This information was followed by a tour over the quays looking at rows of high stapled containers (not leaving much sightseeing) ready to be shipped, and the occasional large cargo freighter. We could ask our questions at the Marketing Department. We were introduced to a man in his late twenties. He turned out to be of great help and was very much interested in our activities in Dubai. He himself had studied in San Francisco and had been abroad elsewhere on several occasions promoting the Jebel Ali Free Zone activities. During our stay we met him more often and he was pleased to lead us around Dubai on several occasions.
These same Free Zone activities are conducted at Sharjah Free Zone, about 30 km South of Dubai in the Emirate of the same name (Sharjah) and the second largest hub of Lufthansa. We went here on Tuesday while visiting Sharjah International Airport, primarily used by the former Russian countries for passengers and cargo. As it happened more often we were not expected, although the arrangements were confirmed the day before. So the programme was made up just there and then. Apart from the building itself we also visited the meteo department, the tower and Air Traffic Control. We were given clear and interesting information on the activities, most of them carried out by foreigners, some living in the Emirates, some only there for a season and coming back each year. Nice summer job!!
On our way to the cargo handling centre and the Free Zone we came along a crossing with an aeroplane coming from the right, so we had to give way. I guess we would have done this all the same if it had come from the left. Besides, our traffic light jumped to red. It was a Lufthansa Cargo B747 Jumbo crossing our path. It was quite an exciting experience letting the plane roll by so close and feeling the heat from the exhaust. We were allowed to take pictures outside the bus, so we didn’t let the opportunity pass.
The Free Zone activities are fairly the same compared to Jebel Ali. There is a certain competition although slight. Jebel Ali emphasises its longer experience and ready to use infrastructure, office buildings and housing facilities whereas Sharjah tries more to give a cheaper service thus attracting interested parties through a cost advantage rather than experience.
Adapting to the Dubai life is rather easy with the slow, heavy evenings. Most shops in the large malls as well as in the sultry warmth of the souks are open till ten PM so the streets are quite full of locals and tourists, giving it an awkward look. These nights are nice for boatrides along the shores of the creek, with its cool breeze.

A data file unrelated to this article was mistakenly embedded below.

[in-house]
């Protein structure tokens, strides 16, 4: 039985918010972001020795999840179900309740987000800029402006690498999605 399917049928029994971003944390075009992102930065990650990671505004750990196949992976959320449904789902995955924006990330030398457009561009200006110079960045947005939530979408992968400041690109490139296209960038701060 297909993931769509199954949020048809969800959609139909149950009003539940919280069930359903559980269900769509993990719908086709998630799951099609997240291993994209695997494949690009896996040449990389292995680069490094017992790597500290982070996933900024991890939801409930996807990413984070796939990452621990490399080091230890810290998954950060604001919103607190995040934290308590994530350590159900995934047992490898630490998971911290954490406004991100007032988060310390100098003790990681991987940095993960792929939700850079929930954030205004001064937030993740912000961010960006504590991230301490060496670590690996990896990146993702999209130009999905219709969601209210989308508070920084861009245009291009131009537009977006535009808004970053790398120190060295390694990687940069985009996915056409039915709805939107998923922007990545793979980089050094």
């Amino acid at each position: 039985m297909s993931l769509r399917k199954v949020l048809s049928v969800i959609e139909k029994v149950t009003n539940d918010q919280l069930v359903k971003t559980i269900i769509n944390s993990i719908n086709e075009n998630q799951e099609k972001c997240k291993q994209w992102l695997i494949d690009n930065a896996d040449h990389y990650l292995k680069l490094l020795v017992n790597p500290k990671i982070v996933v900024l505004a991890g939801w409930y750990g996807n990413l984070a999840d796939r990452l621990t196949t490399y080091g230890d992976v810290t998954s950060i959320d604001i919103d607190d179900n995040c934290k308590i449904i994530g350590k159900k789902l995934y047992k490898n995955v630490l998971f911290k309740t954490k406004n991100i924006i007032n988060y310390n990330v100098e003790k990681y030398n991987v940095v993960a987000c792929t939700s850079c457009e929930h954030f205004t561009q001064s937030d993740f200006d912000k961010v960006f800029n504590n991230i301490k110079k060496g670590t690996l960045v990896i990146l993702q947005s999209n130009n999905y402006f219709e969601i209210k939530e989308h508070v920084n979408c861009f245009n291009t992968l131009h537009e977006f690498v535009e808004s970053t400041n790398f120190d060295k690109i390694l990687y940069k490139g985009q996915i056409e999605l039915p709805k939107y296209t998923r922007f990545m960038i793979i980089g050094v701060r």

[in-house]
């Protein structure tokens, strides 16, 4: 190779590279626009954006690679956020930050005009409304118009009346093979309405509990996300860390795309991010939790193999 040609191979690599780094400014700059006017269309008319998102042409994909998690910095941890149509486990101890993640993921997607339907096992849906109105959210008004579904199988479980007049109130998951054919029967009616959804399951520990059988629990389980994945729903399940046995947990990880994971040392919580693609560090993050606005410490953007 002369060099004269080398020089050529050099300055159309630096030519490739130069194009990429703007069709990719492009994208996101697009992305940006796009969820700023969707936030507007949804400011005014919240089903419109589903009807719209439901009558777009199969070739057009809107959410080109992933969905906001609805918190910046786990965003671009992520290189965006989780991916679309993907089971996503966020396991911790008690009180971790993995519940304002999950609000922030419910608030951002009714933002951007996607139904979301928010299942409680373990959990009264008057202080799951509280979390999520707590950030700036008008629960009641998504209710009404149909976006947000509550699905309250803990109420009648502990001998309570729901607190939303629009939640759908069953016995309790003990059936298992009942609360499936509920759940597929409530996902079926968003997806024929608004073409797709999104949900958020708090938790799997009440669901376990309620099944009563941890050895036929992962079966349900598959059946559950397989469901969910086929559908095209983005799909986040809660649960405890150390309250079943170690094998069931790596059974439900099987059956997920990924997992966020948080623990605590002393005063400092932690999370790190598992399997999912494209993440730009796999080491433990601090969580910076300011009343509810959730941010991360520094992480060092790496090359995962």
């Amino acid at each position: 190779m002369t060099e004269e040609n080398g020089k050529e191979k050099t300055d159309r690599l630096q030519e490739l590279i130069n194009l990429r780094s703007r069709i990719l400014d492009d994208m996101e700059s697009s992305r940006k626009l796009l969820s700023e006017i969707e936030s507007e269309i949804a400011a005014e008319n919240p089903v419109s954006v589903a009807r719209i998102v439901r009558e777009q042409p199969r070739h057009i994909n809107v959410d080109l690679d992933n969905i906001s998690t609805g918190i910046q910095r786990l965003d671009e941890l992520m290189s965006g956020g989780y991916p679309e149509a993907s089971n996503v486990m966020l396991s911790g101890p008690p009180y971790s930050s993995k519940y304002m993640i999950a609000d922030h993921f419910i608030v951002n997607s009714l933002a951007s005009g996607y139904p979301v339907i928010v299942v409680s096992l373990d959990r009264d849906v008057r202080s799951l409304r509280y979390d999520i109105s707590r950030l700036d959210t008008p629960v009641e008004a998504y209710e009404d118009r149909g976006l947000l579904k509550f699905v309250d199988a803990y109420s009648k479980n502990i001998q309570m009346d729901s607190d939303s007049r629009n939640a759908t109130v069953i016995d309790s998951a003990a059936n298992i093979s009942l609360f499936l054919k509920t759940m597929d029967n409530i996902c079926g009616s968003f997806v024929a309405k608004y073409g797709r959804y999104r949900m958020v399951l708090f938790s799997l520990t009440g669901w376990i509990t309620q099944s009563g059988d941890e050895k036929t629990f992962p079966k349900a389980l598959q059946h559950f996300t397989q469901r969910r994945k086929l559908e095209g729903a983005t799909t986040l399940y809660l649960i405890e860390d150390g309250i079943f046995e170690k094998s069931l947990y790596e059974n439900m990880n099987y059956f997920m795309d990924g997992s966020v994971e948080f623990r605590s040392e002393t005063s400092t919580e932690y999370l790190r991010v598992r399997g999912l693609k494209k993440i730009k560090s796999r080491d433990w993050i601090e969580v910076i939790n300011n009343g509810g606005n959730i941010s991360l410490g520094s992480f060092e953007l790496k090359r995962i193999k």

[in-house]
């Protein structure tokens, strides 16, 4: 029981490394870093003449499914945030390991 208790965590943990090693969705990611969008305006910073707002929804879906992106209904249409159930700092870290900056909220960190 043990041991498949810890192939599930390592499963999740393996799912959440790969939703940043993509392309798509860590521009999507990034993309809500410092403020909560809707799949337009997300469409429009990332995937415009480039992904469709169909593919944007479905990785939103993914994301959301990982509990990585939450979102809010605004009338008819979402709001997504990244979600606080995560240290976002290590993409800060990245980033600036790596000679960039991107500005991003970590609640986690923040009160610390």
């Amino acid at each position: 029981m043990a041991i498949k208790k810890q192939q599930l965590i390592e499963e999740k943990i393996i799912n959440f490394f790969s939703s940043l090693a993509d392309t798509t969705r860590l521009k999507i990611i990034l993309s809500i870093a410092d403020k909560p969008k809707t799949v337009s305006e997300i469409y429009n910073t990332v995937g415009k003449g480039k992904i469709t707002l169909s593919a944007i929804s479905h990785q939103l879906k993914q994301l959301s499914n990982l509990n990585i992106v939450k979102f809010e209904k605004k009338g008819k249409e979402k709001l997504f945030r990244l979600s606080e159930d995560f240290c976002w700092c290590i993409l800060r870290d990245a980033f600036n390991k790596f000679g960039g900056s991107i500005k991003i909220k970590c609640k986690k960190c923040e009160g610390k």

We were expected at the CAA-offices in the head terminal and led, again, to a beautiful, large conference room. A large part of the story concerned the future plans of the Airport. A major building operation has already started and will completely change the infrastructure, and place the airport well into the next century. Near the end of the presentation the Director General of the CAA entered and gave us the opportunity to ask questions. We followed our indoor tour to ATC and the tower, both staffed once again by many foreigners. At Abu Dhabi Airport one will see the same situation. Since we had had a large explanation at Sharjah, it was even more interesting seeing the tower and ATC again. The sky above Dubai, however, is busier than at Sharjah, especially during nighttime, so we witnessed more approaches and landings. In the daytime hours it can even be boring though… The tower controllers always bring books with them just in case.
The outside part of the tour brought us along the building sites towards the Emirates hangars with… no plane inside, to the recently opened new Terminal 2. On the way we experienced the equivocal problems of the multicultural society. The Vietnamese busdriver apparently didn’t quite understand the direction our Arab escort asked him to go to, shouting over a roaring airconditioner. Finally the driver gave him the thumbs up, but drove completely in the wrong direction though. When we arrived we had a look at the tax-free shops and were allowed to buy goodies. We entered the first class lounge with the smell of leather and fresh paint still hanging inside. The terminal will mainly be used for charter flights and isn’t busy yet. There is still plenty of slot-time available.
Back at the car park we experienced the ever recurring problem of driving away, or not, in a car that had been standing in the sun for a couple of hours. Usually it is the driver who ends up entering the car, turning on the ignition and the airco and making a quick exit to await cooler moments. Awaiting cooler moments under a blistering sun still isn’t relaxing.